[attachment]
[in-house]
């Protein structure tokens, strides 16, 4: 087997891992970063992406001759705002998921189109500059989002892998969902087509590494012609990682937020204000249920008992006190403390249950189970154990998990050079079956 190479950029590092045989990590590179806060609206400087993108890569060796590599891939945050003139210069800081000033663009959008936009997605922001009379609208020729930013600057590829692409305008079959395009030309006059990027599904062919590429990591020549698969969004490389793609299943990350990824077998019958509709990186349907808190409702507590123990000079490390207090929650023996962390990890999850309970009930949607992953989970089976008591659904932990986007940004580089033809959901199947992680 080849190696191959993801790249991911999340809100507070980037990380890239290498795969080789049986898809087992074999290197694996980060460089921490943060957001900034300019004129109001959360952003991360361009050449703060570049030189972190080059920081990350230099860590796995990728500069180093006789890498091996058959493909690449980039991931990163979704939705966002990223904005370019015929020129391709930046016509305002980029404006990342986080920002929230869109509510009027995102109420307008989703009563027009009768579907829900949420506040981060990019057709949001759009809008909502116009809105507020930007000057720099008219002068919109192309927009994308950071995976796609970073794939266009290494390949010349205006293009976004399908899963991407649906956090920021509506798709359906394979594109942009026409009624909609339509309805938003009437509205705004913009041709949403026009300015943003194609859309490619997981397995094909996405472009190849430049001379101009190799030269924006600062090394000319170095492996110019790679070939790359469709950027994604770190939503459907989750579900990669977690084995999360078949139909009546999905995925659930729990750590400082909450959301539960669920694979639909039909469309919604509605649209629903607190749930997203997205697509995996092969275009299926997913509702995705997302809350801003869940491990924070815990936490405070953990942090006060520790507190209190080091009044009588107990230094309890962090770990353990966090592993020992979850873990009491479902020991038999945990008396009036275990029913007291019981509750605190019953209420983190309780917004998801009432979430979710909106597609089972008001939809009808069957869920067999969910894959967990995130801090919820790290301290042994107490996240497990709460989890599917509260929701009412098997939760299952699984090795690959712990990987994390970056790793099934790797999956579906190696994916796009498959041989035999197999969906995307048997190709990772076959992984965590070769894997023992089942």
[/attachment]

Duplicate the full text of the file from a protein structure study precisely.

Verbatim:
[in-house]
């Protein structure tokens, strides 16, 4: 087997891992970063992406001759705002998921189109500059989002892998969902087509590494012609990682937020204000249920008992006190403390249950189970154990998990050079079956 190479950029590092045989990590590179806060609206400087993108890569060796590599891939945050003139210069800081000033663009959008936009997605922001009379609208020729930013600057590829692409305008079959395009030309006059990027599904062919590429990591020549698969969004490389793609299943990350990824077998019958509709990186349907808190409702507590123990000079490390207090929650023996962390990890999850309970009930949607992953989970089976008591659904932990986007940004580089033809959901199947992680 080849190696191959993801790249991911999340809100507070980037990380890239290498795969080789049986898809087992074999290197694996980060460089921490943060957001900034300019004129109001959360952003991360361009050449703060570049030189972190080059920081990350230099860590796995990728500069180093006789890498091996058959493909690449980039991931990163979704939705966002990223904005370019015929020129391709930046016509305002980029404006990342986080920002929230869109509510009027995102109420307008989703009563027009009768579907829900949420506040981060990019057709949001759009809008909502116009809105507020930007000057720099008219002068919109192309927009994308950071995976796609970073794939266009290494390949010349205006293009976004399908899963991407649906956090920021509506798709359906394979594109942009026409009624909609339509309805938003009437509205705004913009041709949403026009300015943003194609859309490619997981397995094909996405472009190849430049001379101009190799030269924006600062090394000319170095492996110019790679070939790359469709950027994604770190939503459907989750579900990669977690084995999360078949139909009546999905995925659930729990750590400082909450959301539960669920694979639909039909469309919604509605649209629903607190749930997203997205697509995996092969275009299926997913509702995705997302809350801003869940491990924070815990936490405070953990942090006060520790507190209190080091009044009588107990230094309890962090770990353990966090592993020992979850873990009491479902020991038999945990008396009036275990029913007291019981509750605190019953209420983190309780917004998801009432979430979710909106597609089972008001939809009808069957869920067999969910894959967990995130801090919820790290301290042994107490996240497990709460989890599917509260929701009412098997939760299952699984090795690959712990990987994390970056790793099934790797999956579906190696994916796009498959041989035999197999969906995307048997190709990772076959992984965590070769894997023992089942």